Do long domain names really effect user experience?
Yes, in several ways:
Long domains are difficult to remember. A shorter one tends to be more memorable. The mind can only recall 4 things at once in its working memory. Even then, the words need to make sense (and not keyboard mash).
Ease of Error
Users may have difficulty typing out the domain. If the words are keyboard mash, it will definitely open it up for error but if the domain is made of easy words, the automatic behaviour learned on the keyboard will make up for it.
Ease of Access (Google is not the only way to reach your site)
There's more than 1 way to access your site and SEO is not always the answer. Here are other places which could contain your domain name:
- Banner Advertising: There is the debate regarding whether or not the domain name should be included in online advertising as the CTA.
- Radio Advertising: Having a domain that's hard to say, will be hard to remember on air.
- Print Applications (Business Cards, Brochures, Billboards, Subway Ads, Swag): Including it in print will be difficult to do with long names. It impedes on being able to include the domain in a large readable font as you'll need to struggle with fit. Also, because the user will have to glance back and forth between your print piece and the screen, having it shorter will reduce the number of glances required to type it. See Ease of Error notation above.
- Word-of-Mouth: See notation below. My own domain is only 3 letters long so people generally remember it but don't necessarily need to write it down. I've found lots of success just telling people my domain name because they could just type it easily in their mobile browser and check out my work right away.
(1) Don't: Use dashes, abbreviations or numbers in your domain name.
See note below regarding Dashes
(2) Come up with a catchy name that's easy to remember and captures your business.
Your domain name needs to be relevant to your business. This choice of words also effects your credibility.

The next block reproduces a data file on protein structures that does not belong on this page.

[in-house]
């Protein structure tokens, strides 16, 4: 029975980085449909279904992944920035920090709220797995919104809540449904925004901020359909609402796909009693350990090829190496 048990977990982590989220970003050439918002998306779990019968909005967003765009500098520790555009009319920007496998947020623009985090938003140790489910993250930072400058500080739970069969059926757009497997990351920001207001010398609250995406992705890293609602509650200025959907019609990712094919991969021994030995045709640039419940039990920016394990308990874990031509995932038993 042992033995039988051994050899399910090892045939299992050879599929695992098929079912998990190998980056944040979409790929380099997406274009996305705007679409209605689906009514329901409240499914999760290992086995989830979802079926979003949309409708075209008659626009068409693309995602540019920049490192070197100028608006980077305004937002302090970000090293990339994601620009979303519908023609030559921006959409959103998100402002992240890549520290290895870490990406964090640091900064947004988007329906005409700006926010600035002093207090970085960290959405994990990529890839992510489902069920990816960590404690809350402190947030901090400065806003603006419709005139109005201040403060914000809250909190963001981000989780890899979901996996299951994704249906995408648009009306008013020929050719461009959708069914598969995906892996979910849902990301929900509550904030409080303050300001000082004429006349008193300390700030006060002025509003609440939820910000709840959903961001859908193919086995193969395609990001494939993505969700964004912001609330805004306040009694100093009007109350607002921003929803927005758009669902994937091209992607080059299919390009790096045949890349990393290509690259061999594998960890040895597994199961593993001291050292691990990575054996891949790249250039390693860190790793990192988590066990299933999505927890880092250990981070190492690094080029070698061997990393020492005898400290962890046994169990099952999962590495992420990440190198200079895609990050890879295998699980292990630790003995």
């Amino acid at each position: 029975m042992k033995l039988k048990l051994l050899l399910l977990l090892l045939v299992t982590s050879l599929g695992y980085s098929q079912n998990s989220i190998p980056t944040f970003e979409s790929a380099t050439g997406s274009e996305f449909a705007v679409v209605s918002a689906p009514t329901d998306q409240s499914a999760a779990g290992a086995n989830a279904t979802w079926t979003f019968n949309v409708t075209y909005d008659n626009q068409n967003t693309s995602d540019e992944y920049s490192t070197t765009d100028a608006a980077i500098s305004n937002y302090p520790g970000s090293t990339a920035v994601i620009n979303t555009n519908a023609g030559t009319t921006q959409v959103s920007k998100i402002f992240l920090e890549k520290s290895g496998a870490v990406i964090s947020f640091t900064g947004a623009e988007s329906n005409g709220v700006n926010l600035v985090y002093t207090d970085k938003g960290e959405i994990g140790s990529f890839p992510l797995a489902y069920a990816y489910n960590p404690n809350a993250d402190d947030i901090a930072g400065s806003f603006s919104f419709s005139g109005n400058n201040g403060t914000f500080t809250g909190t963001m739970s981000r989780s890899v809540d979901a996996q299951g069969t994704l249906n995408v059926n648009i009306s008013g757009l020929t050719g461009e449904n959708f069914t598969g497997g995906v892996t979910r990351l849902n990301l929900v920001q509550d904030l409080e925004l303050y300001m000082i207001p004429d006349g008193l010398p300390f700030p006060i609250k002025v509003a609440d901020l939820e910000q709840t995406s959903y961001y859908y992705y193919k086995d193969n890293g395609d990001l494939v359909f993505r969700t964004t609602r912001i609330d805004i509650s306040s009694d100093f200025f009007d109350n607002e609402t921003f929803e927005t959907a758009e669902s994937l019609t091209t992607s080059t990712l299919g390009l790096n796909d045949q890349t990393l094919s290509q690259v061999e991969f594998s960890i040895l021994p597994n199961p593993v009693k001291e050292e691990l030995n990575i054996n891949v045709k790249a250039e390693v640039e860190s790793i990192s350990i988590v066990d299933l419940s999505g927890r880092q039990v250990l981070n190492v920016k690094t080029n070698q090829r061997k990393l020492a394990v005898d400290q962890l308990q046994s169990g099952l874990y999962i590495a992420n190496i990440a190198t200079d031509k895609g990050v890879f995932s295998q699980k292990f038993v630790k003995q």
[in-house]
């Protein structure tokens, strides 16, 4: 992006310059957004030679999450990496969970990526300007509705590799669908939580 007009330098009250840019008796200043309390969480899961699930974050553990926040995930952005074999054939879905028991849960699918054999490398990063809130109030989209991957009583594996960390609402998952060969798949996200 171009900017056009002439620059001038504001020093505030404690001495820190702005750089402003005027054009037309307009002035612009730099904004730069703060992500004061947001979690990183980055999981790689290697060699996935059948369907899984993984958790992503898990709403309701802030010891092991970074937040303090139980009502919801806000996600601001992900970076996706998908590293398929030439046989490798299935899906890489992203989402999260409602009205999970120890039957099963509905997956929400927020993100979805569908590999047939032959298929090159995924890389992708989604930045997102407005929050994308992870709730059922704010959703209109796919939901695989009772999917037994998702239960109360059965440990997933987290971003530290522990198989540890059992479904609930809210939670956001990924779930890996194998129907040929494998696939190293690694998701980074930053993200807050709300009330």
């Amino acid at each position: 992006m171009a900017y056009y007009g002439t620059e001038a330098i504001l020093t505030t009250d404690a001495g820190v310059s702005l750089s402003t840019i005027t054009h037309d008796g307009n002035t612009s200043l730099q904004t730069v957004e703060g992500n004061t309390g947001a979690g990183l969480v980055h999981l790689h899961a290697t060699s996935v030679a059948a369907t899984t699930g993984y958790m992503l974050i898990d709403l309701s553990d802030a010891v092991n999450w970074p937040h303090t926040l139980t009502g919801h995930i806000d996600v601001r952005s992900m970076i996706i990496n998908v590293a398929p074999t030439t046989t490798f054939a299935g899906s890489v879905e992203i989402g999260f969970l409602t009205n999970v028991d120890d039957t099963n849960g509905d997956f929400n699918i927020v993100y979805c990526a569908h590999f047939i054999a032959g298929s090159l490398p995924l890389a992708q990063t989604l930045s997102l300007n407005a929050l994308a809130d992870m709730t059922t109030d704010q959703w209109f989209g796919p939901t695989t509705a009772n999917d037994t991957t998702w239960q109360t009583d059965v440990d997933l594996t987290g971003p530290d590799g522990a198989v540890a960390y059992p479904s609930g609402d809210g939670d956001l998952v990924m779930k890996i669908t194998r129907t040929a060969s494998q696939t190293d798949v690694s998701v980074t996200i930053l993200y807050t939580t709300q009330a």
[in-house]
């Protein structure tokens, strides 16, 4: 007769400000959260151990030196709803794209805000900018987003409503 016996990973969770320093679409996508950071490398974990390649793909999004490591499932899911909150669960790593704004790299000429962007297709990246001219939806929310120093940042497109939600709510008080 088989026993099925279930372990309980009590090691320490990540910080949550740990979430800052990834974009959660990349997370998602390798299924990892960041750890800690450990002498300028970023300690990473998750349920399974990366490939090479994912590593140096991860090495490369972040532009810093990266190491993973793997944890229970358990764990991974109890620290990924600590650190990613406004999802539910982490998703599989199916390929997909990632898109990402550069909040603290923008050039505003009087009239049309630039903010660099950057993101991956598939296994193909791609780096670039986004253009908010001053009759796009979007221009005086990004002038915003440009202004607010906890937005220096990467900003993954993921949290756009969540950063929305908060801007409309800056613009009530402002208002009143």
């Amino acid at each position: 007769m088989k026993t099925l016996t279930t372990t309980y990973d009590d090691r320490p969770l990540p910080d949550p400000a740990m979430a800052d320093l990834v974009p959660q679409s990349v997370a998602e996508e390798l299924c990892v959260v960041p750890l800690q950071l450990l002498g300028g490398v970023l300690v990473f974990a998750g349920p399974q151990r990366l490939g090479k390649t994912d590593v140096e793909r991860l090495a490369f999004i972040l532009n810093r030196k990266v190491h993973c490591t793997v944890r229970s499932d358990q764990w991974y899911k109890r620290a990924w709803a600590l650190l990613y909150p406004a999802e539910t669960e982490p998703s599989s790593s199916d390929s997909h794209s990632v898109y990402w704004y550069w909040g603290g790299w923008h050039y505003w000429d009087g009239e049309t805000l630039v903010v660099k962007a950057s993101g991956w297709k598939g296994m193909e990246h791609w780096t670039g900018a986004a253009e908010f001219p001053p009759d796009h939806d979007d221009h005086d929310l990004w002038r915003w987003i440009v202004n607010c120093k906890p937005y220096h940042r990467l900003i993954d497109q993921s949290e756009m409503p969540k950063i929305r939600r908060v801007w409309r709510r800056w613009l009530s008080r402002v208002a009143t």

(3) You get much more word-of-mouth if it's a name you can easily say without having to spell out.
The thing you should always remember is that the main keyword in your domain name is not the key for high ranking – it is only one factor among many others. The best solution is to think out an easy, memorable, brand-related and available domain name without having to pay a fortune for it.
This question was also already answered here. This post has tons of great supplementary research as well:
Using long domain name which actually explains the site's purpose
According to https://www.quantcast.com/top-sites-1 - the 20 most popular sites on the internet have an average of 6-7 letters in the domain, and many of them are not very descriptive. Sites such as Google, Amazon, Yahoo, and Bing have no description with the name alone, but these names were chosen as the brand.
Re: Dashes / Hyphens in Domain names
Another common question in regards to SEO and readability. I found this in my research:
"One SeoBook member was curious about this and with no other content changes, changed his domain from hyphenated to non-hyphenated and overnight went from 29th to 1st position for his target keyword."
"First we should acknowledge that using a hyphen or not is rarely going to be a massive deciding factor in a website’s performance. It’s a second or third order effect if at all. If your content is good enough you should rank for that. Google is trying to create a level playing field for their users."
"Avoid hyphens. Hyphens detract from credibility and can act as a spam indicator."
Where possible, avoid using hyphens between words. A domain name with hyphens is harder to describe when said aloud. It is commonly accepted that a domain name with multiple words does not include hyphens.